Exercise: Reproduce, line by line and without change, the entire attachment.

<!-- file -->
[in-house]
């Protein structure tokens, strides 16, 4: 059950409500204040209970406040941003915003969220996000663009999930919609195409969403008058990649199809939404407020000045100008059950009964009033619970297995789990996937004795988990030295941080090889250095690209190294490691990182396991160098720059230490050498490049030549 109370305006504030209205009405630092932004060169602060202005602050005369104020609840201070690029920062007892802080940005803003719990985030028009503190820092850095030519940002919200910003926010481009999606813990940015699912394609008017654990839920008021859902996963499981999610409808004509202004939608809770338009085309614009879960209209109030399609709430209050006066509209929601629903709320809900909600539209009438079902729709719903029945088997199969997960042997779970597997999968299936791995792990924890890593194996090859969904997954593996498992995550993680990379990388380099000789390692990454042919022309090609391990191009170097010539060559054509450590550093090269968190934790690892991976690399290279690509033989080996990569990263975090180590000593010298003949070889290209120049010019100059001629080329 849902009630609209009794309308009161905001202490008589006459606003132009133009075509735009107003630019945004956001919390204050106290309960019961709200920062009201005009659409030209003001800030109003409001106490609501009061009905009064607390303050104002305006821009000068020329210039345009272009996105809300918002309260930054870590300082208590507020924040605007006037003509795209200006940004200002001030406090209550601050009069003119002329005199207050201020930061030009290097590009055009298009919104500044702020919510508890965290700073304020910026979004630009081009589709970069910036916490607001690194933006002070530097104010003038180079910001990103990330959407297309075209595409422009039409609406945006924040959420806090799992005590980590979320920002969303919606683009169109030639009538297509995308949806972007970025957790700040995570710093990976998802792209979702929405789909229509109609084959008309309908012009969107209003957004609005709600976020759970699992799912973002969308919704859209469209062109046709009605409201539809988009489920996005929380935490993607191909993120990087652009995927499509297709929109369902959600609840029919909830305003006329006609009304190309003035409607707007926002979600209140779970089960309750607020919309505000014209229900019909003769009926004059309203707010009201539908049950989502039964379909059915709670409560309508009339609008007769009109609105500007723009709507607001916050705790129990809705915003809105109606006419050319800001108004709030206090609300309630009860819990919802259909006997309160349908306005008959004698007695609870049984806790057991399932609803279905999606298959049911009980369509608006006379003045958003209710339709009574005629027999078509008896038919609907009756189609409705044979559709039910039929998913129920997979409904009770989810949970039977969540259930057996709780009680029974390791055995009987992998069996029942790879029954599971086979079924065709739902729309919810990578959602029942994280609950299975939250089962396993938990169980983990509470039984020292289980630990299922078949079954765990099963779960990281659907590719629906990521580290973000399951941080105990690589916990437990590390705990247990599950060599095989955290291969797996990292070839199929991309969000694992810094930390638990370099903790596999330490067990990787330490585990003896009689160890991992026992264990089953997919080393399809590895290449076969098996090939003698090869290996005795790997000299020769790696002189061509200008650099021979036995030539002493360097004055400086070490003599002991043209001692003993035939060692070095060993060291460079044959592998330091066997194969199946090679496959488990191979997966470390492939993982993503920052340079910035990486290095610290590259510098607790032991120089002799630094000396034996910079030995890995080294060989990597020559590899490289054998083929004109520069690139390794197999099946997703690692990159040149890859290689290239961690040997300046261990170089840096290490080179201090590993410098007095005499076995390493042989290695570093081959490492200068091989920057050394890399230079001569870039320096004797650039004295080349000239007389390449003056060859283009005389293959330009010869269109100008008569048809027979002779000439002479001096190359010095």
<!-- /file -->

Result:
[in-house]
């Protein structure tokens, strides 16, 4: 059950409500204040209970406040941003915003969220996000663009999930919609195409969403008058990649199809939404407020000045100008059950009964009033619970297995789990996937004795988990030295941080090889250095690209190294490691990182396991160098720059230490050498490049030549 109370305006504030209205009405630092932004060169602060202005602050005369104020609840201070690029920062007892802080940005803003719990985030028009503190820092850095030519940002919200910003926010481009999606813990940015699912394609008017654990839920008021859902996963499981999610409808004509202004939608809770338009085309614009879960209209109030399609709430209050006066509209929601629903709320809900909600539209009438079902729709719903029945088997199969997960042997779970597997999968299936791995792990924890890593194996090859969904997954593996498992995550993680990379990388380099000789390692990454042919022309090609391990191009170097010539060559054509450590550093090269968190934790690892991976690399290279690509033989080996990569990263975090180590000593010298003949070889290209120049010019100059001629080329 849902009630609209009794309308009161905001202490008589006459606003132009133009075509735009107003630019945004956001919390204050106290309960019961709200920062009201005009659409030209003001800030109003409001106490609501009061009905009064607390303050104002305006821009000068020329210039345009272009996105809300918002309260930054870590300082208590507020924040605007006037003509795209200006940004200002001030406090209550601050009069003119002329005199207050201020930061030009290097590009055009298009919104500044702020919510508890965290700073304020910026979004630009081009589709970069910036916490607001690194933006002070530097104010003038180079910001990103990330959407297309075209595409422009039409609406945006924040959420806090799992005590980590979320920002969303919606683009169109030639009538297509995308949806972007970025957790700040995570710093990976998802792209979702929405789909229509109609084959008309309908012009969107209003957004609005709600976020759970699992799912973002969308919704859209469209062109046709009605409201539809988009489920996005929380935490993607191909993120990087652009995927499509297709929109369902959600609840029919909830305003006329006609009304190309003035409607707007926002979600209140779970089960309750607020919309505000014209229900019909003769009926004059309203707010009201539908049950989502039964379909059915709670409560309508009339609008007769009109609105500007723009709507607001916050705790129990809705915003809105109606006419050319800001108004709030206090609300309630009860819990919802259909006997309160349908306005008959004698007695609870049984806790057991399932609803279905999606298959049911009980369509608006006379003045958003209710339709009574005629027999078509008896038919609907009756189609409705044979559709039910039929998913129920997979409904009770989810949970039977969540259930057996709780009680029974390791055995009987992998069996029942790879029954599971086979079924065709739902729309919810990578959602029942994280609950299975939250089962396993938990169980983990509470039984020292289980630990299922078949079954765990099963779960990281659907590719629906990521580290973000399951941080105990690589916990437990590390705990247990599950060599095989955290291969797996990292070839199929991309969000694992810094930390638990370099903790596999330490067990990787330490585990003896009689160890991992026992264990089953997919080393399809590895290449076969098996090939003698090869290996005795790997000299020769790696002189061509200008650099021979036995030539002493360097004055400086070490003599002991043209001692003993035939060692070095060993060291460079044959592998330091066997194969199946090679496959488990191979997966470390492939993982993503920052340079910035990486290095610290590259510098607790032991120089002799630094000396034996910079030995890995080294060989990597020559590899490289054998083929004109520069690139390794197999099946997703690692990159040149890859290689290239961690040997300046261990170089840096290490080179201090590993410098007095005499076995390493042989290695570093081959490492200068091989920057050394890399230079001569870039320096004797650039004295080349000239007389390449003056060859283009005389293959330009010869269109100008008569048809027979002779000439002479001096190359010095």